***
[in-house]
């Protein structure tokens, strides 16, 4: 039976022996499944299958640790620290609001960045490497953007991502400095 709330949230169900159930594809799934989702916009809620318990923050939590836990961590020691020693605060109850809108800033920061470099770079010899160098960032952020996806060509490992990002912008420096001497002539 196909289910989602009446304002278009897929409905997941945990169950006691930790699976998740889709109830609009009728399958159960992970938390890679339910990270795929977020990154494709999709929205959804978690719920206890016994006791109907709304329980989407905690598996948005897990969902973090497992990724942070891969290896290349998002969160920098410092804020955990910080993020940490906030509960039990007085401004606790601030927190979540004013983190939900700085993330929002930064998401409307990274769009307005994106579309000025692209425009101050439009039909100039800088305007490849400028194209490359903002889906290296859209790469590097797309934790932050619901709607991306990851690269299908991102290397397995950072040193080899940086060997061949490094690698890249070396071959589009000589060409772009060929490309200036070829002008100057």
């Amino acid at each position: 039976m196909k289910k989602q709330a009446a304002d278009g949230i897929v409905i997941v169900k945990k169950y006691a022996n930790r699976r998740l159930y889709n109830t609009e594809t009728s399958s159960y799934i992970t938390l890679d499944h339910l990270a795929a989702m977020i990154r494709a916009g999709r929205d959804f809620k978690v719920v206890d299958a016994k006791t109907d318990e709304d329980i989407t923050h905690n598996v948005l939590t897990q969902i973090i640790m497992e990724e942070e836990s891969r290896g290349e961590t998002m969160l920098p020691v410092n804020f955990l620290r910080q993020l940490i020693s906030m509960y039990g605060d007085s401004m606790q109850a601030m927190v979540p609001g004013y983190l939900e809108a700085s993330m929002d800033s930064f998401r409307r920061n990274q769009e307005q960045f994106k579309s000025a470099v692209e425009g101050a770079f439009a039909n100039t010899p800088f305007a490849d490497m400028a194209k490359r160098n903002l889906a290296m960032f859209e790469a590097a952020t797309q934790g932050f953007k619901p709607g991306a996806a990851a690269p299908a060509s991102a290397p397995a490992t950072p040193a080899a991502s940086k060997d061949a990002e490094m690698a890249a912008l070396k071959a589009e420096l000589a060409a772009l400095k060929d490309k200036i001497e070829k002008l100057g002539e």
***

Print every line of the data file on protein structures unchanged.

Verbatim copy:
[in-house]
């Protein structure tokens, strides 16, 4: 039976022996499944299958640790620290609001960045490497953007991502400095 709330949230169900159930594809799934989702916009809620318990923050939590836990961590020691020693605060109850809108800033920061470099770079010899160098960032952020996806060509490992990002912008420096001497002539 196909289910989602009446304002278009897929409905997941945990169950006691930790699976998740889709109830609009009728399958159960992970938390890679339910990270795929977020990154494709999709929205959804978690719920206890016994006791109907709304329980989407905690598996948005897990969902973090497992990724942070891969290896290349998002969160920098410092804020955990910080993020940490906030509960039990007085401004606790601030927190979540004013983190939900700085993330929002930064998401409307990274769009307005994106579309000025692209425009101050439009039909100039800088305007490849400028194209490359903002889906290296859209790469590097797309934790932050619901709607991306990851690269299908991102290397397995950072040193080899940086060997061949490094690698890249070396071959589009000589060409772009060929490309200036070829002008100057």
């Amino acid at each position: 039976m196909k289910k989602q709330a009446a304002d278009g949230i897929v409905i997941v169900k945990k169950y006691a022996n930790r699976r998740l159930y889709n109830t609009e594809t009728s399958s159960y799934i992970t938390l890679d499944h339910l990270a795929a989702m977020i990154r494709a916009g999709r929205d959804f809620k978690v719920v206890d299958a016994k006791t109907d318990e709304d329980i989407t923050h905690n598996v948005l939590t897990q969902i973090i640790m497992e990724e942070e836990s891969r290896g290349e961590t998002m969160l920098p020691v410092n804020f955990l620290r910080q993020l940490i020693s906030m509960y039990g605060d007085s401004m606790q109850a601030m927190v979540p609001g004013y983190l939900e809108a700085s993330m929002d800033s930064f998401r409307r920061n990274q769009e307005q960045f994106k579309s000025a470099v692209e425009g101050a770079f439009a039909n100039t010899p800088f305007a490849d490497m400028a194209k490359r160098n903002l889906a290296m960032f859209e790469a590097a952020t797309q934790g932050f953007k619901p709607g991306a996806a990851a690269p299908a060509s991102a290397p397995a490992t950072p040193a080899a991502s940086k060997d061949a990002e490094m690698a890249a912008l070396k071959a589009e420096l000589a060409a772009l400095k060929d490309k200036i001497e070829k002008l100057g002539e």